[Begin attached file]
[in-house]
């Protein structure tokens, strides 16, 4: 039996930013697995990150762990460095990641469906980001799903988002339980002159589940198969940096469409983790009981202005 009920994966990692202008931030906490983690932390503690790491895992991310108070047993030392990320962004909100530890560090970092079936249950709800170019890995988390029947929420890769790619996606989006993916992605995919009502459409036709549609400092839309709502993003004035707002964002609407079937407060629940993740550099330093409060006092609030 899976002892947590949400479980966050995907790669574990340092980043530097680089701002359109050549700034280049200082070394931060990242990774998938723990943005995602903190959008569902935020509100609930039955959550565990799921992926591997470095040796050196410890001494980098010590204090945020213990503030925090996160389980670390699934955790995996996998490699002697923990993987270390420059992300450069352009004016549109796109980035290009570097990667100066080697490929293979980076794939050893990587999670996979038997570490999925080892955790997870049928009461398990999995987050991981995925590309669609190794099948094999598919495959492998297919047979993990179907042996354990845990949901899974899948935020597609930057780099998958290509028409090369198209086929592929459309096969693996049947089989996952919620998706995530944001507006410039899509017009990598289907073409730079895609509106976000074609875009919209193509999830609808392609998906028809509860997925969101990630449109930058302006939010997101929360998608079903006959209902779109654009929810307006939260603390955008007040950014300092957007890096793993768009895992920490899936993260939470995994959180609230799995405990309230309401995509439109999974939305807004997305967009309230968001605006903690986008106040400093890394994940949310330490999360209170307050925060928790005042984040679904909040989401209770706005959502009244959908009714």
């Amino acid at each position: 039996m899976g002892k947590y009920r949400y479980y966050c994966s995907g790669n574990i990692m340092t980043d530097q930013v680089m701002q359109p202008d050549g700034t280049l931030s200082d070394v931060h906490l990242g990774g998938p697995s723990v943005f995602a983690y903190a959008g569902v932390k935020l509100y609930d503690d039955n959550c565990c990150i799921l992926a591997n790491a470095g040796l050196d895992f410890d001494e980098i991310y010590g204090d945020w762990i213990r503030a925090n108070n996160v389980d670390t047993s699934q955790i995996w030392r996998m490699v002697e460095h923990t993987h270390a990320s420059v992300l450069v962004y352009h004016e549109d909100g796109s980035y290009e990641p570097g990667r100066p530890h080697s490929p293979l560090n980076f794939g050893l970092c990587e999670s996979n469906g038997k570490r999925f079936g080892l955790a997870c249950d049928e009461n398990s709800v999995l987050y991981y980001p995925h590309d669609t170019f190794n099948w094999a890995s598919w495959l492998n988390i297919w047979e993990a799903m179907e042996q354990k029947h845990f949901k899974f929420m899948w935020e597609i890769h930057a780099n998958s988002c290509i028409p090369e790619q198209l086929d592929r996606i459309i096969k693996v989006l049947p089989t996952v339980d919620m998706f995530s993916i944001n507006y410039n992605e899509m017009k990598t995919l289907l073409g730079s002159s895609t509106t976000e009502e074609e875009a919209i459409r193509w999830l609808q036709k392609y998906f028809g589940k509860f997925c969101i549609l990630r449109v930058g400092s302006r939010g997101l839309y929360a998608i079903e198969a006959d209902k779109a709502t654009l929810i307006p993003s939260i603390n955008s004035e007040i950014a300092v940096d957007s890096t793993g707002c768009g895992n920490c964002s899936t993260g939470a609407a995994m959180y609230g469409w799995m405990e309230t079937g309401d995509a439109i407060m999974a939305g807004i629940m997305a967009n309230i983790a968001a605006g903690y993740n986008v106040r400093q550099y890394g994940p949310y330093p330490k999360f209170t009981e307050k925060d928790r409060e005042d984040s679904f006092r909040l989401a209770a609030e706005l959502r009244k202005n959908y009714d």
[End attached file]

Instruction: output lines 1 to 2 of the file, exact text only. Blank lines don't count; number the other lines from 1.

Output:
[in-house]
């Protein structure tokens, strides 16, 4: 039996930013697995990150762990460095990641469906980001799903988002339980002159589940198969940096469409983790009981202005 009920994966990692202008931030906490983690932390503690790491895992991310108070047993030392990320962004909100530890560090970092079936249950709800170019890995988390029947929420890769790619996606989006993916992605995919009502459409036709549609400092839309709502993003004035707002964002609407079937407060629940993740550099330093409060006092609030 899976002892947590949400479980966050995907790669574990340092980043530097680089701002359109050549700034280049200082070394931060990242990774998938723990943005995602903190959008569902935020509100609930039955959550565990799921992926591997470095040796050196410890001494980098010590204090945020213990503030925090996160389980670390699934955790995996996998490699002697923990993987270390420059992300450069352009004016549109796109980035290009570097990667100066080697490929293979980076794939050893990587999670996979038997570490999925080892955790997870049928009461398990999995987050991981995925590309669609190794099948094999598919495959492998297919047979993990179907042996354990845990949901899974899948935020597609930057780099998958290509028409090369198209086929592929459309096969693996049947089989996952919620998706995530944001507006410039899509017009990598289907073409730079895609509106976000074609875009919209193509999830609808392609998906028809509860997925969101990630449109930058302006939010997101929360998608079903006959209902779109654009929810307006939260603390955008007040950014300092957007890096793993768009895992920490899936993260939470995994959180609230799995405990309230309401995509439109999974939305807004997305967009309230968001605006903690986008106040400093890394994940949310330490999360209170307050925060928790005042984040679904909040989401209770706005959502009244959908009714």